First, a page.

• July 10, 2018

    Employer To High Court: Federal Arbitration Act Preempts State Law

    WASHINGTON, D.C. — The Ninth Circuit U.S. Court of Appeals defied the U.S. Supreme Court’s clear holding when it ruled that the Federal Arbitration Act (FAA) doesn’t preempt state law and the lack of reference to class arbitration in an employment agreement is not “silence” as defined by Stolt-Nielsen S.A. v. AnimalFeeds Int’l Corp., 559 U.S. 662, 684 (2010), an employer argues in a petitioner brief filed in the U.S. Supreme Court on July 9 (Lamps Plus, Inc., et al. v. Frank Varela, No. 17-988, U.S. Sup.).

  • July 5, 2018

    Illinois Says It Should Not Be Part Of Consolidated Facebook Data-Sharing MDL

    WASHINGTON, D.C. — In a June 29 motion, an Illinois state’s attorney asks the U.S. Judicial Panel for Multidistrict Litigation (JPMDL) to vacate its recently issued conditional order, as it relates to the state of Illinois, which consolidated lawsuits over Facebook Inc.’s recent data-sharing incident in a California federal multi-district litigation (MDL) (In re Facebook Inc., Consumer Privacy User Profile Litigation, No. 2843, JPMDL).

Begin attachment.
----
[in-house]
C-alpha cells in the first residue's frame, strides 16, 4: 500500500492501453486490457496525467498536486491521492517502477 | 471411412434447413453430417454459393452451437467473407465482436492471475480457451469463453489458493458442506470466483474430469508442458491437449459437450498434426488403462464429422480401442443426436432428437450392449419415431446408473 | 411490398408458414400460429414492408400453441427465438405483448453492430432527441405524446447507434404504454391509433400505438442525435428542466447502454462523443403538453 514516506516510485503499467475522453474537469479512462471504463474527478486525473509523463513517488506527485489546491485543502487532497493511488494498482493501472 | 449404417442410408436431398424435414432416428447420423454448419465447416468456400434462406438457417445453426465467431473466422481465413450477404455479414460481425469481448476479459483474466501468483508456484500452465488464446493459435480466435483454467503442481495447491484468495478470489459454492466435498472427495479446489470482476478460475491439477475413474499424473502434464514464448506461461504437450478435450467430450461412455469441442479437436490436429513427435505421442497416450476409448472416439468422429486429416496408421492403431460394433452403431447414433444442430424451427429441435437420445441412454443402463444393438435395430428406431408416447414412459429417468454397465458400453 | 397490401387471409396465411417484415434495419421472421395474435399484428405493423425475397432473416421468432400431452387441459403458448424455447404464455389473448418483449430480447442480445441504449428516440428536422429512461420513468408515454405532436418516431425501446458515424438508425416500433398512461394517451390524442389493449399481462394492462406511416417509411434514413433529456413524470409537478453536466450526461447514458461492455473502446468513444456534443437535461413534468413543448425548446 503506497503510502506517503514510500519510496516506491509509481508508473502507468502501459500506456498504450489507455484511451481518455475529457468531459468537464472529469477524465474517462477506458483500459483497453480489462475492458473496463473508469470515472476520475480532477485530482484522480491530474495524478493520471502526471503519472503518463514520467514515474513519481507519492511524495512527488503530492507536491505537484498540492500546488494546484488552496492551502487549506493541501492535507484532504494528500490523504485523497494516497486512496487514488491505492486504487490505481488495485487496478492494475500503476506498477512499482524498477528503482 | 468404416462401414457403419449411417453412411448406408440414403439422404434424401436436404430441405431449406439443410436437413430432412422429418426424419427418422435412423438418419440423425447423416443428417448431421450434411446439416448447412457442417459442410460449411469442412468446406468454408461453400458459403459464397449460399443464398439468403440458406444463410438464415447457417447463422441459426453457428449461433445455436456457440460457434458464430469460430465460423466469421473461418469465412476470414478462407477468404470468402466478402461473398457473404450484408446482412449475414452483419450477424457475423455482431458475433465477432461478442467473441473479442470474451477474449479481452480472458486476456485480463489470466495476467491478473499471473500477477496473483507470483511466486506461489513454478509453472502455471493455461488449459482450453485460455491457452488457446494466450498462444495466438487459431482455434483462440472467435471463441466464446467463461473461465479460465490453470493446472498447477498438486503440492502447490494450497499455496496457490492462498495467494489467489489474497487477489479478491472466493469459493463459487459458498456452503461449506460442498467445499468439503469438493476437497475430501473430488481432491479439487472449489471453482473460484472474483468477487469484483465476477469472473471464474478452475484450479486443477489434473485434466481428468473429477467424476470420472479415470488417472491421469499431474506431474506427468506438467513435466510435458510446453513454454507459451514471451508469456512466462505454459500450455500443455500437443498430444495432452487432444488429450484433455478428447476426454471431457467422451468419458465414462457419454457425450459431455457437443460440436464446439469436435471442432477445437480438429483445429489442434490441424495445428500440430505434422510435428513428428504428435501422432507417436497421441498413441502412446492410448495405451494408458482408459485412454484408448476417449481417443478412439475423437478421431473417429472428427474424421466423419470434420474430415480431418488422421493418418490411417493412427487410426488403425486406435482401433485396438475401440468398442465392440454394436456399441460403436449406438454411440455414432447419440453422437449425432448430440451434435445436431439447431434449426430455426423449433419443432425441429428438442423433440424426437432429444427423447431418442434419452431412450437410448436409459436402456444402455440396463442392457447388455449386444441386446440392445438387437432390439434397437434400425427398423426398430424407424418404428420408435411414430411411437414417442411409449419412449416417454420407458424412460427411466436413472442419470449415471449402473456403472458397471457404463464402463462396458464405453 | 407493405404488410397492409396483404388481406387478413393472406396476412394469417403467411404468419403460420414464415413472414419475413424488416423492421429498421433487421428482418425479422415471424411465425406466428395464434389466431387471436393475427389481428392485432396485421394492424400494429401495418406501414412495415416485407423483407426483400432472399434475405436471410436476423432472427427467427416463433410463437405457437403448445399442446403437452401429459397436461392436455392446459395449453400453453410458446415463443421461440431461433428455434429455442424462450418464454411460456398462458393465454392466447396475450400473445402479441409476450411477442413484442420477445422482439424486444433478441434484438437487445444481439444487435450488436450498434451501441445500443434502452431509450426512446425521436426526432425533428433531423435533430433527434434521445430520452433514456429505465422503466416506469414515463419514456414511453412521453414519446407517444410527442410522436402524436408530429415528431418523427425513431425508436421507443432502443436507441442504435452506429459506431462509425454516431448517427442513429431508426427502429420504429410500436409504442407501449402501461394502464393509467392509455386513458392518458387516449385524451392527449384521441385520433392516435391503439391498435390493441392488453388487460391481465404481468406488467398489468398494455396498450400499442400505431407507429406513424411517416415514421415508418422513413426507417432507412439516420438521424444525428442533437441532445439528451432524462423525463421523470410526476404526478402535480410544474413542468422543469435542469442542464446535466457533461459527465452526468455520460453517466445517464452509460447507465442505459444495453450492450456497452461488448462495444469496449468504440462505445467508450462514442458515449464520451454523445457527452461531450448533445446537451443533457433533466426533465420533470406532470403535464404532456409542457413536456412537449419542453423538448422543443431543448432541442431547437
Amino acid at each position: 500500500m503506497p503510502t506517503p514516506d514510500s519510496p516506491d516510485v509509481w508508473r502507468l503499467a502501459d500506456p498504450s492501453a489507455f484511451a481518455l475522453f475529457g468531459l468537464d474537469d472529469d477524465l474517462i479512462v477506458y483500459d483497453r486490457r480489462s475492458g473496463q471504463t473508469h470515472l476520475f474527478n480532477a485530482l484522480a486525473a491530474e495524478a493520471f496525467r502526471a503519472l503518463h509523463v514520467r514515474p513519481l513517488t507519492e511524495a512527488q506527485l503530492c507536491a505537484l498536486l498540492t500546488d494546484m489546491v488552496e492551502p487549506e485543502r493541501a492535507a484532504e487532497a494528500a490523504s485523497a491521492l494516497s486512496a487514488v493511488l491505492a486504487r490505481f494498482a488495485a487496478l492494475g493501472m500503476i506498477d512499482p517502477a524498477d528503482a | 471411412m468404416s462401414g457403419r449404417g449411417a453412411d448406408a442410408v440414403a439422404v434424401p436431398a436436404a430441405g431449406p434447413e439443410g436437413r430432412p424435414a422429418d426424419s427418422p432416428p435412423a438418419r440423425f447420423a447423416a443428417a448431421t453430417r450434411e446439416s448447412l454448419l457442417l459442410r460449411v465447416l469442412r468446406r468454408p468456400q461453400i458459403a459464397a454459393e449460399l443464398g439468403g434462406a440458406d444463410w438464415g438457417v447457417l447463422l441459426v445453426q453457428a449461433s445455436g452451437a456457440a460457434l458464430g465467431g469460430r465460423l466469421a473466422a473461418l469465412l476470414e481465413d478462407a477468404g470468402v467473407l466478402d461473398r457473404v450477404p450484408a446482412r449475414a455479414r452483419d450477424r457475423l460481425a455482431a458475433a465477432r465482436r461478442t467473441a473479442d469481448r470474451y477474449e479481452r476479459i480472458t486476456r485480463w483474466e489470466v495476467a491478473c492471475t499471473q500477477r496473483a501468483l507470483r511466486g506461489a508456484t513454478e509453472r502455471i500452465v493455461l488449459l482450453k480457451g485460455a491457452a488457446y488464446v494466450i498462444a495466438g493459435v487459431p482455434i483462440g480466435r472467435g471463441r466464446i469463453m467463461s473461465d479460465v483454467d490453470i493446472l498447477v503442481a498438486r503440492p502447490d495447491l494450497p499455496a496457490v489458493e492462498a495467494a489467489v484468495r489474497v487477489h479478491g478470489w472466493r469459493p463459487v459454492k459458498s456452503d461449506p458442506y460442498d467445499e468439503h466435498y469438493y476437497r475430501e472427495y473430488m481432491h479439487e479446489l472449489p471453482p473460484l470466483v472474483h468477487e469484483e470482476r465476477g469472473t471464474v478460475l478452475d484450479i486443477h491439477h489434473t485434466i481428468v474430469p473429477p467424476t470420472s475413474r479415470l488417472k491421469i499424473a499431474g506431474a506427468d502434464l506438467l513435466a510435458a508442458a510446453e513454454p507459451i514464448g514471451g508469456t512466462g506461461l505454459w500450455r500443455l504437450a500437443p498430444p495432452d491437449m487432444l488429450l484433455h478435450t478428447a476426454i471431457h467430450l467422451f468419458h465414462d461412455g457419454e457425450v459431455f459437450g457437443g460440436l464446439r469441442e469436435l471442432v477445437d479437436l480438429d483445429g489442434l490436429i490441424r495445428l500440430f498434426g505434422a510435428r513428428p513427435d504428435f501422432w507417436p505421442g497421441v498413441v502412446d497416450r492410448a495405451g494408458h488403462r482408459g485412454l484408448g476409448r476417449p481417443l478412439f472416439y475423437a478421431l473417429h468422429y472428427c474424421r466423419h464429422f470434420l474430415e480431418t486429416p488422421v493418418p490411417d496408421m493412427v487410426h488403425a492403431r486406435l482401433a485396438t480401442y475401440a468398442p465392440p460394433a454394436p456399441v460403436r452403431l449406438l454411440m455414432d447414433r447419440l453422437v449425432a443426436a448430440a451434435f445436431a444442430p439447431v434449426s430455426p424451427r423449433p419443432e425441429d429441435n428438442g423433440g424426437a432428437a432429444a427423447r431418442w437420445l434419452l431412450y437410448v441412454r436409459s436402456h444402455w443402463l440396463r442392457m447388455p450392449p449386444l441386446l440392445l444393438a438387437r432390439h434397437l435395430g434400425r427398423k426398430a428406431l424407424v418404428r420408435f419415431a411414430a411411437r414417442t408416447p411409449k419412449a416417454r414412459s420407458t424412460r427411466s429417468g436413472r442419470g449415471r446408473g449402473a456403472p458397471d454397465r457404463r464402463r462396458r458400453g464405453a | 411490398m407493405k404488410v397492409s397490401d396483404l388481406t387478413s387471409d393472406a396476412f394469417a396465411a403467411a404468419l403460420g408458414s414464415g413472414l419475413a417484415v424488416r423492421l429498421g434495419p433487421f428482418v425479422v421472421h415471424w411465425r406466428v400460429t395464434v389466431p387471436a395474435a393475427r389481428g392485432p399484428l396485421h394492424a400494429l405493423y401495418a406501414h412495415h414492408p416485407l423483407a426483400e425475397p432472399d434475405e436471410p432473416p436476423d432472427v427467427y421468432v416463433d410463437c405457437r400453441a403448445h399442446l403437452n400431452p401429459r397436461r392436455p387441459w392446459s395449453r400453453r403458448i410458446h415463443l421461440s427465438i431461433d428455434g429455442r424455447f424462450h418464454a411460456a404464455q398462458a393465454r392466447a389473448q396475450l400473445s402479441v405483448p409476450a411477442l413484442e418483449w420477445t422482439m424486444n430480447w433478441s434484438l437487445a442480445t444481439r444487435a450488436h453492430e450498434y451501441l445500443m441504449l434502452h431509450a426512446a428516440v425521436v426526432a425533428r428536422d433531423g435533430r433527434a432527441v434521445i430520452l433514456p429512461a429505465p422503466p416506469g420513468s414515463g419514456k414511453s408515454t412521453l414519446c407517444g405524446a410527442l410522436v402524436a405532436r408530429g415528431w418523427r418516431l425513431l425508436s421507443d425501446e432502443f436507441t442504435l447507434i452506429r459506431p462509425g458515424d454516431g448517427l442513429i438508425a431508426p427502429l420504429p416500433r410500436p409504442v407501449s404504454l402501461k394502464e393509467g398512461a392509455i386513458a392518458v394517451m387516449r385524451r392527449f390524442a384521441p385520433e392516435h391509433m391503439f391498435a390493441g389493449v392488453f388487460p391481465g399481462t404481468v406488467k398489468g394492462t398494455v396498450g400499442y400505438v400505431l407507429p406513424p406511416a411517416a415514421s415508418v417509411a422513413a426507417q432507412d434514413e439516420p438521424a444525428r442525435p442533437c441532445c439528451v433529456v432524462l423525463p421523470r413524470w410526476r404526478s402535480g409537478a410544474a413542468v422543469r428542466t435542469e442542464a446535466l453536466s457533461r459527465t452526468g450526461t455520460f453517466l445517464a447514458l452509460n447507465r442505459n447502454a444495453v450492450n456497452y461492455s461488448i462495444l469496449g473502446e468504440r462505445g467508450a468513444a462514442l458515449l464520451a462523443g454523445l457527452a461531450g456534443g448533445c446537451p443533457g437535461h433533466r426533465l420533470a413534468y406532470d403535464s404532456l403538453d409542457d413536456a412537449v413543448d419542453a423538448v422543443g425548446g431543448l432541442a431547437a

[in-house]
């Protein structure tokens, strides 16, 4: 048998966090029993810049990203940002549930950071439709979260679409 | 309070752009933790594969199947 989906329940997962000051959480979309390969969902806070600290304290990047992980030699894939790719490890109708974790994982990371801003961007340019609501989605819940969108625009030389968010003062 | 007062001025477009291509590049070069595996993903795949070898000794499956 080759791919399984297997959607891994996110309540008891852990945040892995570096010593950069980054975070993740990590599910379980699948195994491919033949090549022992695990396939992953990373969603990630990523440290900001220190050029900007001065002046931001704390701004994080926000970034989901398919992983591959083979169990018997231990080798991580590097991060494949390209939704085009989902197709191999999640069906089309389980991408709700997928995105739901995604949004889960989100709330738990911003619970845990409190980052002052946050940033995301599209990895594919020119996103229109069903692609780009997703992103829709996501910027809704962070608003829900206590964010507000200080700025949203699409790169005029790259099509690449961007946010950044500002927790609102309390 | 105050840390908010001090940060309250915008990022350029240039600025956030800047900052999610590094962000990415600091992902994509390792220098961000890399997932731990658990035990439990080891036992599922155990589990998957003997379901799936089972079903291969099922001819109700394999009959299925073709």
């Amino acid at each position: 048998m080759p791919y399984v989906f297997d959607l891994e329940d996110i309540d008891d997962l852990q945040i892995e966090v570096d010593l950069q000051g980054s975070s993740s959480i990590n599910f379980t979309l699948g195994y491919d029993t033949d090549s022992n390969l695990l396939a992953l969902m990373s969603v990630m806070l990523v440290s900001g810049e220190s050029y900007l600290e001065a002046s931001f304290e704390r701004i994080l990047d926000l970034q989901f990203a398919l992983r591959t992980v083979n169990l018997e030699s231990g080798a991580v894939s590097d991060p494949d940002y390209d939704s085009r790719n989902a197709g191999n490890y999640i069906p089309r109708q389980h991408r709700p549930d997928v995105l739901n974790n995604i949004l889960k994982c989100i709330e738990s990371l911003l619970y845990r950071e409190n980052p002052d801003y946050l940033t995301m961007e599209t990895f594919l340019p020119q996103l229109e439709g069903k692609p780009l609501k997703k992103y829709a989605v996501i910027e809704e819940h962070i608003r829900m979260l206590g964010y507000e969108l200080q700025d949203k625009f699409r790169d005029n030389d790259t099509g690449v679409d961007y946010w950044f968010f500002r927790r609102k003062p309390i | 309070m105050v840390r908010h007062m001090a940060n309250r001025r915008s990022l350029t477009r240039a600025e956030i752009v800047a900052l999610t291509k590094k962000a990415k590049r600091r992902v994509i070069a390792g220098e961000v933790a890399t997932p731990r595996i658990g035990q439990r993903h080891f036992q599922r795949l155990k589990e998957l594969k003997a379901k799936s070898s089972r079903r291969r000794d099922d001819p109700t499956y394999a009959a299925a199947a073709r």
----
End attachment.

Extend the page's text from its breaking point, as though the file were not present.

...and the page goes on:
• July 3, 2018

    Privacy Group Supports 9th Circuit Appeal Over Facebook Persistent Cookie Use

    SAN FRANCISCO — Consumer privacy organization The Electronic Privacy Information Center (EPIC) filed an amicus curiae brief on June 26, urging the Ninth Circuit U.S. Court of Appeals to find that Facebook Inc.’s use of persistent cookies to track the private internet browsing activity of social network users, even after they were logged out of the service, was “an invasive business practice in violation of privacy laws” (In re:  Facebook Inc. Internet Tracking Litigation, No. 17-17486, 9th Cir.).